Testimony of the Orthodox Union
In Support of S.414: Educational Opportunity Act
South Carolina General Assembly | The Senate |Committee on Education
Columbia, SC | March 16, 2011
The Jewish people have long been known as the “People of the Book” and that has been because of our commitment to education. It’s a commitment tested in the darkest times and steeled by a history of persecution. Even in Nazi ghettos and under the watchful gaze of Communist secret police, parents – and communities – risked all to educate their children.
It is likely no surprise then that we at the Orthodox Union (Union of Orthodox Jewish Congregations of America), the nation’s largest Orthodox Jewish umbrella organization, support S.414, the Educational Opportunity Act. We do so partly for parochial concerns. Our congregations and communities in South Carolina and their families who struggle with tuition costs at Jewish day schools could be helped if it is enacted. But we also support S.414 because it’s the right thing to do.
When we say education matters, we don’t mean just for our own children – but for all children. And this legislation is partly modeled on successful programs enacted in several other states – including neighboring Georgia. Experience has proven that, including Georgia, tax credit scholarships have raised millions of dollars for education in states like Arizona, Florida, Pennsylvania and Rhode Island. Pending legislation in other states (Maryland, New Jersey, North Carolina) mimic these programs and at least one state, Pennsylvania is examining expanding their program by twenty five percent. As well, this legislation allows for a personal tax credit. Several states have enacted personal education deductions or credits, including Illinois, Louisiana and Minnesota.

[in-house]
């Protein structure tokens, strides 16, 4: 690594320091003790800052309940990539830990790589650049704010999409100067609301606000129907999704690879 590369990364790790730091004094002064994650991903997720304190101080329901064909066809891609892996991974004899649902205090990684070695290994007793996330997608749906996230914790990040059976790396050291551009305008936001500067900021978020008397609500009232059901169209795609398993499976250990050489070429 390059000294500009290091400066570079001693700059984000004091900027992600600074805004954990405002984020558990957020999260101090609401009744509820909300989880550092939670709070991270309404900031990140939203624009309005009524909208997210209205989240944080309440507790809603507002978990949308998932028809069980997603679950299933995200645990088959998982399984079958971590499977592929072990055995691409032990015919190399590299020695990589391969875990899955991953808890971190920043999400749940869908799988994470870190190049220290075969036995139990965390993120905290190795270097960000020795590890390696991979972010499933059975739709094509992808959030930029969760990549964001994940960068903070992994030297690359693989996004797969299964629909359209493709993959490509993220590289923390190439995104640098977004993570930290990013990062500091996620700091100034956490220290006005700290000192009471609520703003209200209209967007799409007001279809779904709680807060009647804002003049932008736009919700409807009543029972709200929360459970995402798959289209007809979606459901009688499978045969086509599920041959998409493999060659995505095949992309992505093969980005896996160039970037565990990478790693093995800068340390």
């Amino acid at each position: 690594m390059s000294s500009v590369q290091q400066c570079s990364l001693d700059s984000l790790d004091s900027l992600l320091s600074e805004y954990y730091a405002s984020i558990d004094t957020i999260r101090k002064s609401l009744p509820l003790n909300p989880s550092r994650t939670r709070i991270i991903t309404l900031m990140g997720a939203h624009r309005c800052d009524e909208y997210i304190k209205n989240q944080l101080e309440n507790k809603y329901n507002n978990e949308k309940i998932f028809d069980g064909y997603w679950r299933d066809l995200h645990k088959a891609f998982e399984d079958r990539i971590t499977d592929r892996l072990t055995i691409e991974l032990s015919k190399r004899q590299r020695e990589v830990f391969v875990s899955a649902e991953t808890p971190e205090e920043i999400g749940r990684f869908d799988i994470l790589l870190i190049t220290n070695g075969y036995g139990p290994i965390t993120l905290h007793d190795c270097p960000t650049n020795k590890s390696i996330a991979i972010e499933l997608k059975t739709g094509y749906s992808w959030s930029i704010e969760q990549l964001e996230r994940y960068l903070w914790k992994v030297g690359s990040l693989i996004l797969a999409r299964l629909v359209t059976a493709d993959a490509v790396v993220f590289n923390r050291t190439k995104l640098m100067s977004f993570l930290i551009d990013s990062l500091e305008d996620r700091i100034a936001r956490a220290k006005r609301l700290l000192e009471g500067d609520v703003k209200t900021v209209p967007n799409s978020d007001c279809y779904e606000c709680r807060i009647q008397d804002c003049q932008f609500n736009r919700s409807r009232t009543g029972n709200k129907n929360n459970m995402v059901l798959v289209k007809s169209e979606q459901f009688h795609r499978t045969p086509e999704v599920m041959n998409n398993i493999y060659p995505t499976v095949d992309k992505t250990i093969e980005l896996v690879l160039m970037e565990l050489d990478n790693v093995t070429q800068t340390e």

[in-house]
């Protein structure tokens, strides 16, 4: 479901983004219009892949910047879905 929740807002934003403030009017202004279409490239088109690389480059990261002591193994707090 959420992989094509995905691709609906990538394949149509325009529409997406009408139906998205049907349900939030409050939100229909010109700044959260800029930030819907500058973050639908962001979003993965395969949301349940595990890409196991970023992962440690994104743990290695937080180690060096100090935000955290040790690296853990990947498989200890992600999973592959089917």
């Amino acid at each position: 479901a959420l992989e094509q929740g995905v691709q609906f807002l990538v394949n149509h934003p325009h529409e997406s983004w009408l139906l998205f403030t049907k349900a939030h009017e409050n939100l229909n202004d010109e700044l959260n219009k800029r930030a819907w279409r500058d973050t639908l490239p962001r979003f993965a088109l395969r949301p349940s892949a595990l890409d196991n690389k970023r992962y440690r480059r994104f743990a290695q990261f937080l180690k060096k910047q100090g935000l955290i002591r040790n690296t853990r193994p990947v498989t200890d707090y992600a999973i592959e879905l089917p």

These twin options do two critical things: they allow communities to partner with schools in ensuring everyone gets a quality education. It also puts parents back in control of educational decision making.
We note that while we would support expanded opportunities for choice and reform, including, for instance, opening up the program to all students entering first and ninth grades as well and to increasing the income limit so that middle class families are also eligible, our support is not contingent on that. We believe this is a vital first step in education reform in South Carolina.
That, we believe is everyone’s goal. For that reason, we request an immediate and favorable report of S.414.
Howie Beigelman, Deputy Director of Public Policy